OSM Pathway
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OSM Pathway

Proinflammatory cytokines are the principal intercellular mediators of the tissue reaction to trauma and infection. Members of IL-6 (Interleukin-6) hematopoietic cytokine family, that include IL-6, IL-11, LIF (Leukemia Inhibitor Factor), OSM (Oncostatin M), CNF (Ciliary Neurotrophic Factor), Cardiotrophin-1, and the recently described novel Neurotrophin-1/B-Cell Stimulatory Factor-3 play a particularly prominent role in orchestrating initiation and progression of inflammation, hematopoiesis, acute phase response, bone and heart development as well as neurogenesis. Their redundant effect is attributed to the shared use of the common signal transducing receptor chain GP130 (Glycoprotein-130). GP130 is homodimerized by IL-6 and IL-11 upon binding to their ligand-specific Alpha-receptors. The other cytokines of this family trigger the heterodimerization of GP130 with the LIFR (LIF Receptor) or the OSMR (OSM-specific Receptor). Human OSM has the capability to signal both via GP130-LIFR and GP130-OSMR heterodimers to form the high affinity, signaling-competent OSMRI or OSMRII (Ref.1).

OSM is produced by activated monocytes and lymphocytes (e.g. at sites of inflammation) and acts locally on stromal cells. Stromal cells in turn respond prominently by enhanced production of IL-6 and LIF. IL-6 and LIF enter into circulation and participate in the recruitment of systemic inflammatory response that includes the acute phase reaction of the liver (Ref.2). In bovine and human endothelial cells, OSM promotes the expression of urokinase plasminogen activator, basic FGF (Fibroblast Growth Factor), GCSF (Granulocyte Colony-Stimulating Factor), and GMCSF (Granulocyte-Macrophage Colony Stimulating Factor). In human fibroblasts, OSM modulates not only matrix metalloproteinases but also TIMP (Tissue Inhibitor of Metalloproteinase) (Ref.3). OSM binds to a receptor shared with LIFR-Beta (LIF-Receptor-Beta) and GP130, and to a high affinity OSMR-Beta (OSM-specific Receptor-Beta) that binds only OSM and also involves the subunit GP130. The two receptors for OSM may be functionally different and they can be coupled to different signal transduction pathways. Ligand-induced oligomerization of receptor subunits activates JAKs (Janus protein-tyrosine kinases, JAK1, JAK2 and TYK2 kinases), which in turn phosphorylate tyrosine residues in the receptor cytoplasmic domain. This phosphorylated tyrosine create docking sites for STAT1, STAT3, and STAT5 (Signal Transducer And Activator of Transcription), protein-tyrosine phosphatase SHP2, and linker proteins such as GAB1 (GRB2-Associated Binding protein-1), GRB2 (Growth Factor Receptor-Bound protein 2)-SOS, or SHC, which propagate the signal to other pathways such as MEK (MAPK/ERK Kinases), ERK1/2 (Extracellular Signal Regulated Kinase), JNK (c-Jun N-terminal Kinase) and PI3K (Phosphatidylinositol-3 Kinase)). Receptor signaling is manifested by the activation of genes such as acute phase proteins or CDK (Cyclin-Dependent Kinase) inhibitor p21/WAF1 (Wild type p53-Activated Fragment-1), which is primarily activated through STATs and immediate early response genes such as c-Fos and c-Jun, primarily through ERK1/2 (Ref.4). OSMR-Beta does not possess a phosphorylation site for ERK1/2 and, thus, do not appear to be appreciably influenced by activated ERK.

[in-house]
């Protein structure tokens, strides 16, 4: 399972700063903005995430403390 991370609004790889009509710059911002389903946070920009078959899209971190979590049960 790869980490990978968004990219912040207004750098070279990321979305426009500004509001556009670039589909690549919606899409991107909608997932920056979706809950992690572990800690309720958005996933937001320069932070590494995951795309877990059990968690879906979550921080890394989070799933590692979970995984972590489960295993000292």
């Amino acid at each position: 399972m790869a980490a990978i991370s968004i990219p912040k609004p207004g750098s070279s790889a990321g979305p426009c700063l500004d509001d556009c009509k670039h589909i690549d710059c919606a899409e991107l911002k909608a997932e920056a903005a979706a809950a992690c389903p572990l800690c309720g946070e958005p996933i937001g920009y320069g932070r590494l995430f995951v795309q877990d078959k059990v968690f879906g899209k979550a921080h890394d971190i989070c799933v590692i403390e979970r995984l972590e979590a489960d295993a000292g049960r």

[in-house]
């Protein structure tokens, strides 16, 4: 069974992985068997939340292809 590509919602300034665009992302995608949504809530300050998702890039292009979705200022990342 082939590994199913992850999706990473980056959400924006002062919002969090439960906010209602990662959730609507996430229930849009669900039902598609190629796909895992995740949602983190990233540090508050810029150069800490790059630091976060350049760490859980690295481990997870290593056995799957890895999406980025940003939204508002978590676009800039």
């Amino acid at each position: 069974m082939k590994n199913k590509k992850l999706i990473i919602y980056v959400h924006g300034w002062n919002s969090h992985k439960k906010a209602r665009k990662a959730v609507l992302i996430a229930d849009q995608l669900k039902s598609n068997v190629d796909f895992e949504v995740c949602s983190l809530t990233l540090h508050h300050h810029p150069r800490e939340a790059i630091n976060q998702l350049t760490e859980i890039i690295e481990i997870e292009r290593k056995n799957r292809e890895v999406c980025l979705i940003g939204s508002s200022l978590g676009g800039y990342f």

As a pleiotrophic cytokine, OSM elicits many different biological functions in different cell types, among which its ability to regulate cell growth and differentiation is most notable. OSM is involved in various systemic and local responses, such as regulation of the acute phase reaction, hematopoiesis, bone remodeling, and homeostasis of the ECM (Extracellular Matrix), and can act as a mediator for both the proliferation and the growth arrest of various cell lines (Ref.5). It stimulates the growth of normal fibroblasts, normal rabbit VSMC (Vascular Smooth Muscle Cells), myeloma cells, and AIDS-related Kaposi’s sarcoma cells. OSM inhibits the growth of many cancer cell types, including human melanoma, neuroblastoma, fibro sarcoma, rhabdomyosarcoma, ovarian, lung, stomach and breast carcinoma cell lines. The inhibitory or stimulatory effects of OSM on cell growth depend on target cell type (Ref.6). Due to its ability to induce TIMP1 and TIMP3, profibrotic properties have been attributed to this cytokine. In addition, OSM plays a role in the wound healing process and in attenuation of the inflammatory response. Compared with other IL-6-type cytokines, OSM often induces stronger effects with regard to STAT and MAPK (Mitogen-Activated Protein Kinase) activation, induction of protease inhibitors or growth inhibition (Ref.1). In rheumatoid arthritis, OSM levels correlate with disease severity, whereas in atherosclerosis, OSM and TNF-Alpha (Tumor Necrosis Factor-Alpha) colocalize in atherosclerotic plaques. OSM is also elevated in some forms of hepatic cirrhosis, systemic sclerosis and endotoxin-induced renal disease (Ref.7).